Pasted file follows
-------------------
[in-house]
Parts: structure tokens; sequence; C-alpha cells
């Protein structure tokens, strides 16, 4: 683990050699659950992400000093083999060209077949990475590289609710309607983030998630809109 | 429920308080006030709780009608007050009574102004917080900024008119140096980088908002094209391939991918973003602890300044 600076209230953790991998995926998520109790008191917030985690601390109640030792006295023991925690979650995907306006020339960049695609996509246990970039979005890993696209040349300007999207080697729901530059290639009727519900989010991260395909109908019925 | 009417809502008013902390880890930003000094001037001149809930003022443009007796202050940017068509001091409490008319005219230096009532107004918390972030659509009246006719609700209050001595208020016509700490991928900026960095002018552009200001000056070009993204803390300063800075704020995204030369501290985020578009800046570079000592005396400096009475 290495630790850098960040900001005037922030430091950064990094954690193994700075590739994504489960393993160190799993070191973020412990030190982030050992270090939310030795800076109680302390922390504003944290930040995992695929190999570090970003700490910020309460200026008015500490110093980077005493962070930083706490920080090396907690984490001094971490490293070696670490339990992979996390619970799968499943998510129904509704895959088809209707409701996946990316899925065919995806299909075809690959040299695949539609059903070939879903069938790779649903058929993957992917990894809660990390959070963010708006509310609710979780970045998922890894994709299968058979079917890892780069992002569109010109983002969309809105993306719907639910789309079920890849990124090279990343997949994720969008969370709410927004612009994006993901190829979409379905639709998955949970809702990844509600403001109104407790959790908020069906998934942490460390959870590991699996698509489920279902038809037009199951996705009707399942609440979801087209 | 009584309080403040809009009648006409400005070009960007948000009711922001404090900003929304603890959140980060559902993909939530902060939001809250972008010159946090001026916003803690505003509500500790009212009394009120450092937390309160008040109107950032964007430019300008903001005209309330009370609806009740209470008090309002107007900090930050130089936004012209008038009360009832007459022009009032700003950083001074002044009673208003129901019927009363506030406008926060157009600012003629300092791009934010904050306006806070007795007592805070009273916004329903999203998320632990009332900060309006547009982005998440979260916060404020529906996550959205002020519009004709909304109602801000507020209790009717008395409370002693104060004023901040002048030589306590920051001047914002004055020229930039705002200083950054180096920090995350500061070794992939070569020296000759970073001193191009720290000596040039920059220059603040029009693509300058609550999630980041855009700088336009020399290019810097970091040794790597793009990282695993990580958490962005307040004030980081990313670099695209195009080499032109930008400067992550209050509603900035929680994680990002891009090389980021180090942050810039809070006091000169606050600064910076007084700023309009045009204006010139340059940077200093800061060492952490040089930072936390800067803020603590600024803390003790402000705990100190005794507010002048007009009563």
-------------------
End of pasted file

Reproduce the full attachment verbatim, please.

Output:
[in-house]
Parts: structure tokens; sequence; C-alpha cells
């Protein structure tokens, strides 16, 4: 683990050699659950992400000093083999060209077949990475590289609710309607983030998630809109 | 429920308080006030709780009608007050009574102004917080900024008119140096980088908002094209391939991918973003602890300044 600076209230953790991998995926998520109790008191917030985690601390109640030792006295023991925690979650995907306006020339960049695609996509246990970039979005890993696209040349300007999207080697729901530059290639009727519900989010991260395909109908019925 | 009417809502008013902390880890930003000094001037001149809930003022443009007796202050940017068509001091409490008319005219230096009532107004918390972030659509009246006719609700209050001595208020016509700490991928900026960095002018552009200001000056070009993204803390300063800075704020995204030369501290985020578009800046570079000592005396400096009475 290495630790850098960040900001005037922030430091950064990094954690193994700075590739994504489960393993160190799993070191973020412990030190982030050992270090939310030795800076109680302390922390504003944290930040995992695929190999570090970003700490910020309460200026008015500490110093980077005493962070930083706490920080090396907690984490001094971490490293070696670490339990992979996390619970799968499943998510129904509704895959088809209707409701996946990316899925065919995806299909075809690959040299695949539609059903070939879903069938790779649903058929993957992917990894809660990390959070963010708006509310609710979780970045998922890894994709299968058979079917890892780069992002569109010109983002969309809105993306719907639910789309079920890849990124090279990343997949994720969008969370709410927004612009994006993901190829979409379905639709998955949970809702990844509600403001109104407790959790908020069906998934942490460390959870590991699996698509489920279902038809037009199951996705009707399942609440979801087209 | 009584309080403040809009009648006409400005070009960007948000009711922001404090900003929304603890959140980060559902993909939530902060939001809250972008010159946090001026916003803690505003509500500790009212009394009120450092937390309160008040109107950032964007430019300008903001005209309330009370609806009740209470008090309002107007900090930050130089936004012209008038009360009832007459022009009032700003950083001074002044009673208003129901019927009363506030406008926060157009600012003629300092791009934010904050306006806070007795007592805070009273916004329903999203998320632990009332900060309006547009982005998440979260916060404020529906996550959205002020519009004709909304109602801000507020209790009717008395409370002693104060004023901040002048030589306590920051001047914002004055020229930039705002200083950054180096920090995350500061070794992939070569020296000759970073001193191009720290000596040039920059220059603040029009693509300058609550999630980041855009700088336009020399290019810097970091040794790597793009990282695993990580958490962005307040004030980081990313670099695209195009080499032109930008400067992550209050509603900035929680994680990002891009090389980021180090942050810039809070006091000169606050600064910076007084700023309009045009204006010139340059940077200093800061060492952490040089930072936390800067803020603590600024803390003790402000705990100190005794507010002048007009009563």